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A Redditor found a brilliant way to beat Robinhood’s GameStop restrictions

Gamestop Robinhood
  • Robinhood reenabled GameStop (GME) stock purchases on Friday, but limited the number of shares each user can purchase.
  • The limit dropped from five GME shares per user to just one, but a Redditor found a way to circumvent Robinhood’s new trading rule.
  • The trick involves taking advantage of a Robinhood trading feature not many people might be familiar with, placing call orders, and then exercising the right to purchase the stock immediately.

There’s a brief ceasefire in the GameStop (GME) stock war, but that’s only because there’s no stock trading over the weekend. Redditors have flocked to GME and other stocks in recent weeks to battle against hedge funds’ short bets. They’ll probably resume the action as soon as premarket trading starts on Monday morning, with GME having closed at $325 on Friday. But buying can be incredibly tricky, as users have found.

Robinhood, which is probably the world’s most hated trading app after Thursday’s events, still has restrictions in place. Users can only buy a limited number of GME stock with the app. That’s unless they use a brand new trick that lets anyone purchase as much stock as they want, provided they have the funds to cover the trade.

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Robinhood crippled trading on Thursday for GME and other stocks that Redditors have been buying in the past few weeks. Purchasing new GameStop shares was impossible on Robinhood and other similar services. However, users could still sell GME. The company responded to the huge backlash online, saying that it needed to halt trading because it needed to abide by certain regulations, without explicitly detailing what transpired. Many accused Robinhood of market manipulation Thursday, but the company was supposedly running out of capital to cover its fees. On Friday, we learned that Robinhood drew $500 million to $600 million in credit from several banks, and this was still not enough. The company appealed to its investors, which handed Robinhood over $1 billion. Robinhood was solvent again and said it would reenable GME trading.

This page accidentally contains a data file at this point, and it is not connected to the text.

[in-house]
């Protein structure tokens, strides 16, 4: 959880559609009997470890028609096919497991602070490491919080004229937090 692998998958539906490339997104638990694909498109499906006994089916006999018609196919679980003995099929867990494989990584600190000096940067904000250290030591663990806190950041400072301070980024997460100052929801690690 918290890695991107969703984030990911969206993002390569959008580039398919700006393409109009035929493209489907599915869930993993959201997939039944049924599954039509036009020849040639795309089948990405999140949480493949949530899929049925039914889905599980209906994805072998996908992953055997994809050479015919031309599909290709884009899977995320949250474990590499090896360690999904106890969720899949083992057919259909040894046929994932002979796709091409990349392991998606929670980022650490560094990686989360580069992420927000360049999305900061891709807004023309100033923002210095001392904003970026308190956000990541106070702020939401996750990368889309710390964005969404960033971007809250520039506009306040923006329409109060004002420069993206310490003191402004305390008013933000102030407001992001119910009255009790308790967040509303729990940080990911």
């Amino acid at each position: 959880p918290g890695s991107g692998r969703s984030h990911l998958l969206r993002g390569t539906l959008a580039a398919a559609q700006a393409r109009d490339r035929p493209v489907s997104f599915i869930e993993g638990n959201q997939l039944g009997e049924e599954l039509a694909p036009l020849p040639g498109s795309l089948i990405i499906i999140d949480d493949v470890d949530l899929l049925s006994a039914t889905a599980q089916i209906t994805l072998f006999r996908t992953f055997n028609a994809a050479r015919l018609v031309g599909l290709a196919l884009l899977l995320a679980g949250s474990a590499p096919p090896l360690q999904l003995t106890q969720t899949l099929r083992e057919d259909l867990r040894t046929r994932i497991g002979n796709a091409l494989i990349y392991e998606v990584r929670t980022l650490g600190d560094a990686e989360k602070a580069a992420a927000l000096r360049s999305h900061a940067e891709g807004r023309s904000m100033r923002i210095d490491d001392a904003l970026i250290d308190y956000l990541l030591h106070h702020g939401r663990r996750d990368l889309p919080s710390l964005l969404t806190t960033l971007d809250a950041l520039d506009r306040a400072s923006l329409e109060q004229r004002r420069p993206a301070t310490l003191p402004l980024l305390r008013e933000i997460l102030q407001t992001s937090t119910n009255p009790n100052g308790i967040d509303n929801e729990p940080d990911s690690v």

Users were limited to owning five GME shares when trading started on Friday, but that figure dropped to two and then to just one single one. Anyone who already owned GameStop stock would not be able to purchase additional shares. The GME battle involves Redditors willing to purchase stock at any price and Wall Street investors who already have huge short positions that are getting more expensive to maintain as the price goes up. The hedge funds themselves have to purchase more stock to cover their shorts and reduce losses.

The increasingly popular Reddit community at r/WallStreetBets doesn’t seem willing to abandon the fight, and one Reddit user thinks there is a way to buy GME above the limits in Robinhood.

The trick involves purchasing call options instead of buying shares outright. Once those calls are acquired, the user can immediately exercise the right to buy the stock. The resulting price would be near the market price, and anyone could buy GameStop shares as long as they have enough money. This “loophole” works with any other stock, not just GME, with Reddit user adioking offering an example of how things should work:

$GME is $300

The 2/5 [February 5th] $50c [call option] is $250 so it costs $25,000

Cost to exercise would be $50 x 100 ($5000).

Total cost: $30,000 (same as buying 100 shares)

Exercising calls would result in the purchase of 100 shares per contract, which is why it costs so much. The redditor explained in a comment that anyone looking for more shares than five but fewer than 100 could always sell the difference to reduce the risk.

While it might seem a bit complicated, the secret is out. The Reddit post had nearly 75,000 likes and more than 4,100 comments at the time of this writing, so many people are already aware of the fix to Robinhood’s GME limitation. Time will tell if Robinhood takes additional action to prevent people from using this trading feature.

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Chris Smith started writing about gadgets as a hobby, and before he knew it he was sharing his views on tech stuff with readers around the world. Whenever he's not writing about gadgets he miserably fails to stay away from them, although he desperately tries. But that's not necessarily a bad thing.




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